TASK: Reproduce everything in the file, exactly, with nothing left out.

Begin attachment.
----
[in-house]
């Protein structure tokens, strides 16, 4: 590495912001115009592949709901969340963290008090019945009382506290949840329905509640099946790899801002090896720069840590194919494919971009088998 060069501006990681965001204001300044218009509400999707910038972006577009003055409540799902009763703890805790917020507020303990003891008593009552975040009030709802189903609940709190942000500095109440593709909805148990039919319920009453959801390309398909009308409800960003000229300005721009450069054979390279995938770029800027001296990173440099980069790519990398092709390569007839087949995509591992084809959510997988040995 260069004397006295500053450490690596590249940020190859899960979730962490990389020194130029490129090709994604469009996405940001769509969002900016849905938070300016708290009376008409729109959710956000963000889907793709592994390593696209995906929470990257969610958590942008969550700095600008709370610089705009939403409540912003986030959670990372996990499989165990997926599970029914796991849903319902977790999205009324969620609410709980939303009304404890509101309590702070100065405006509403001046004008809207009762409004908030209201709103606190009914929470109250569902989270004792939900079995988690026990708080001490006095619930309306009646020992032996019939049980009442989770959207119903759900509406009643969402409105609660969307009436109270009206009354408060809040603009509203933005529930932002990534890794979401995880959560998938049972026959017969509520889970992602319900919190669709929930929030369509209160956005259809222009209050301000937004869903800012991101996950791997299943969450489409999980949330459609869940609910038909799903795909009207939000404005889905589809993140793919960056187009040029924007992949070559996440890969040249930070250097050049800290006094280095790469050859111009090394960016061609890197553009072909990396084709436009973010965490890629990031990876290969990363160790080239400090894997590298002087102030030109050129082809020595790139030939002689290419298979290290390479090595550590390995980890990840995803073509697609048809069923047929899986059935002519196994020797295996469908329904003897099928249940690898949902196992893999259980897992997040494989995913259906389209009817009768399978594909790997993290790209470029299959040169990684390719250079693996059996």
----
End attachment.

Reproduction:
[in-house]
């Protein structure tokens, strides 16, 4: 590495912001115009592949709901969340963290008090019945009382506290949840329905509640099946790899801002090896720069840590194919494919971009088998 060069501006990681965001204001300044218009509400999707910038972006577009003055409540799902009763703890805790917020507020303990003891008593009552975040009030709802189903609940709190942000500095109440593709909805148990039919319920009453959801390309398909009308409800960003000229300005721009450069054979390279995938770029800027001296990173440099980069790519990398092709390569007839087949995509591992084809959510997988040995 260069004397006295500053450490690596590249940020190859899960979730962490990389020194130029490129090709994604469009996405940001769509969002900016849905938070300016708290009376008409729109959710956000963000889907793709592994390593696209995906929470990257969610958590942008969550700095600008709370610089705009939403409540912003986030959670990372996990499989165990997926599970029914796991849903319902977790999205009324969620609410709980939303009304404890509101309590702070100065405006509403001046004008809207009762409004908030209201709103606190009914929470109250569902989270004792939900079995988690026990708080001490006095619930309306009646020992032996019939049980009442989770959207119903759900509406009643969402409105609660969307009436109270009206009354408060809040603009509203933005529930932002990534890794979401995880959560998938049972026959017969509520889970992602319900919190669709929930929030369509209160956005259809222009209050301000937004869903800012991101996950791997299943969450489409999980949330459609869940609910038909799903795909009207939000404005889905589809993140793919960056187009040029924007992949070559996440890969040249930070250097050049800290006094280095790469050859111009090394960016061609890197553009072909990396084709436009973010965490890629990031990876290969990363160790080239400090894997590298002087102030030109050129082809020595790139030939002689290419298979290290390479090595550590390995980890990840995803073509697609048809069923047929899986059935002519196994020797295996469908329904003897099928249940690898949902196992893999259980897992997040494989995913259906389209009817009768399978594909790997993290790209470029299959040169990684390719250079693996059996």